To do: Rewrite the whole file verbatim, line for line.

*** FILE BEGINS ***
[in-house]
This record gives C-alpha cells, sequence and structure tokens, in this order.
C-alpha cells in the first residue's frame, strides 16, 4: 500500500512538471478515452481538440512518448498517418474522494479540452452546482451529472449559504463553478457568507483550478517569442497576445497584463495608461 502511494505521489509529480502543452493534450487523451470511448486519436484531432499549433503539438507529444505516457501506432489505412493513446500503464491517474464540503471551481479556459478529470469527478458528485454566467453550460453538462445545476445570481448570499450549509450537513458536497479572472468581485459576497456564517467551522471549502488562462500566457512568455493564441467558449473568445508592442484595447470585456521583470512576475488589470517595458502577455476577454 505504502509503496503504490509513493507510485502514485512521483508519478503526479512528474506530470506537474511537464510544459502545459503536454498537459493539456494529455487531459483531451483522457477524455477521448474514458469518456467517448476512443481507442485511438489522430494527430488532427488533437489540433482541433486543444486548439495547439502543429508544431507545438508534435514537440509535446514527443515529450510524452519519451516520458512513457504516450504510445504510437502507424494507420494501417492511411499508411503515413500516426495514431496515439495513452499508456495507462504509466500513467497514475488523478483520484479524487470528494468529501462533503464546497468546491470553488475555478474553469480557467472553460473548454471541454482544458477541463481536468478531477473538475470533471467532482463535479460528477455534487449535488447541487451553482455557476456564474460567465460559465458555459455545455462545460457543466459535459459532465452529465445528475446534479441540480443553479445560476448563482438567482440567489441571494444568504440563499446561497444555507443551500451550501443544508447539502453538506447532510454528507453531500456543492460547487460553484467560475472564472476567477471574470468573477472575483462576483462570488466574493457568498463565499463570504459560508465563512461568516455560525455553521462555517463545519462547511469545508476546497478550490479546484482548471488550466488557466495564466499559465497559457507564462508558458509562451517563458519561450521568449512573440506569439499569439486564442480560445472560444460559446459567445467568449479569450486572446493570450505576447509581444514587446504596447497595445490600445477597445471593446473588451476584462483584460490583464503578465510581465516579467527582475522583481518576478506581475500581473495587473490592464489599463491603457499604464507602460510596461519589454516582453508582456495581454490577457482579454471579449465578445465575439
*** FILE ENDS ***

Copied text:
[in-house]
This record gives C-alpha cells, sequence and structure tokens, in this order.
C-alpha cells in the first residue's frame, strides 16, 4: 500500500512538471478515452481538440512518448498517418474522494479540452452546482451529472449559504463553478457568507483550478517569442497576445497584463495608461 502511494505521489509529480502543452493534450487523451470511448486519436484531432499549433503539438507529444505516457501506432489505412493513446500503464491517474464540503471551481479556459478529470469527478458528485454566467453550460453538462445545476445570481448570499450549509450537513458536497479572472468581485459576497456564517467551522471549502488562462500566457512568455493564441467558449473568445508592442484595447470585456521583470512576475488589470517595458502577455476577454 505504502509503496503504490509513493507510485502514485512521483508519478503526479512528474506530470506537474511537464510544459502545459503536454498537459493539456494529455487531459483531451483522457477524455477521448474514458469518456467517448476512443481507442485511438489522430494527430488532427488533437489540433482541433486543444486548439495547439502543429508544431507545438508534435514537440509535446514527443515529450510524452519519451516520458512513457504516450504510445504510437502507424494507420494501417492511411499508411503515413500516426495514431496515439495513452499508456495507462504509466500513467497514475488523478483520484479524487470528494468529501462533503464546497468546491470553488475555478474553469480557467472553460473548454471541454482544458477541463481536468478531477473538475470533471467532482463535479460528477455534487449535488447541487451553482455557476456564474460567465460559465458555459455545455462545460457543466459535459459532465452529465445528475446534479441540480443553479445560476448563482438567482440567489441571494444568504440563499446561497444555507443551500451550501443544508447539502453538506447532510454528507453531500456543492460547487460553484467560475472564472476567477471574470468573477472575483462576483462570488466574493457568498463565499463570504459560508465563512461568516455560525455553521462555517463545519462547511469545508476546497478550490479546484482548471488550466488557466495564466499559465497559457507564462508558458509562451517563458519561450521568449512573440506569439499569439486564442480560445472560444460559446459567445467568449479569450486572446493570450505576447509581444514587446504596447497595445490600445477597445471593446473588451476584462483584460490583464503578465510581465516579467527582475522583481518576478506581475500581473495587473490592464489599463491603457499604464507602460510596461519589454516582453508582456495581454490577457482579454471579449465578445465575439